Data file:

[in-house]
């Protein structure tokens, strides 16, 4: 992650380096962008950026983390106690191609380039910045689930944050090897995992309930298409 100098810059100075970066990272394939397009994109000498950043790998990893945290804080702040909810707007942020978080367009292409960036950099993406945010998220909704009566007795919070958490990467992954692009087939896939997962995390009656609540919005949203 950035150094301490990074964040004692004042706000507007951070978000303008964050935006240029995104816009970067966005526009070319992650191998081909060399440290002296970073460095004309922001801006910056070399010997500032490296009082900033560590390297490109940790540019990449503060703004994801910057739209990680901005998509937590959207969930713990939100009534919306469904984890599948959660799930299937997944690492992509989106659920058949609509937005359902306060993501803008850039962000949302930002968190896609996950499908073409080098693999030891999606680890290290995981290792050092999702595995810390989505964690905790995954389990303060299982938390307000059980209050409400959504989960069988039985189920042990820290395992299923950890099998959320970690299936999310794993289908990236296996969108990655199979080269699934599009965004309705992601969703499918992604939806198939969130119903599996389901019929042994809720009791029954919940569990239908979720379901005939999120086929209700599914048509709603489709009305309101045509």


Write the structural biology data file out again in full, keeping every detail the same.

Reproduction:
[in-house]
């Protein structure tokens, strides 16, 4: 992650380096962008950026983390106690191609380039910045689930944050090897995992309930298409 100098810059100075970066990272394939397009994109000498950043790998990893945290804080702040909810707007942020978080367009292409960036950099993406945010998220909704009566007795919070958490990467992954692009087939896939997962995390009656609540919005949203 950035150094301490990074964040004692004042706000507007951070978000303008964050935006240029995104816009970067966005526009070319992650191998081909060399440290002296970073460095004309922001801006910056070399010997500032490296009082900033560590390297490109940790540019990449503060703004994801910057739209990680901005998509937590959207969930713990939100009534919306469904984890599948959660799930299937997944690492992509989106659920058949609509937005359902306060993501803008850039962000949302930002968190896609996950499908073409080098693999030891999606680890290290995981290792050092999702595995810390989505964690905790995954389990303060299982938390307000059980209050409400959504989960069988039985189920042990820290395992299923950890099998959320970690299936999310794993289908990236296996969108990655199979080269699934599009965004309705992601969703499918992604939806198939969130119903599996389901019929042994809720009791029954919940569990239908979720379901005939999120086929209700599914048509709603489709009305309101045509």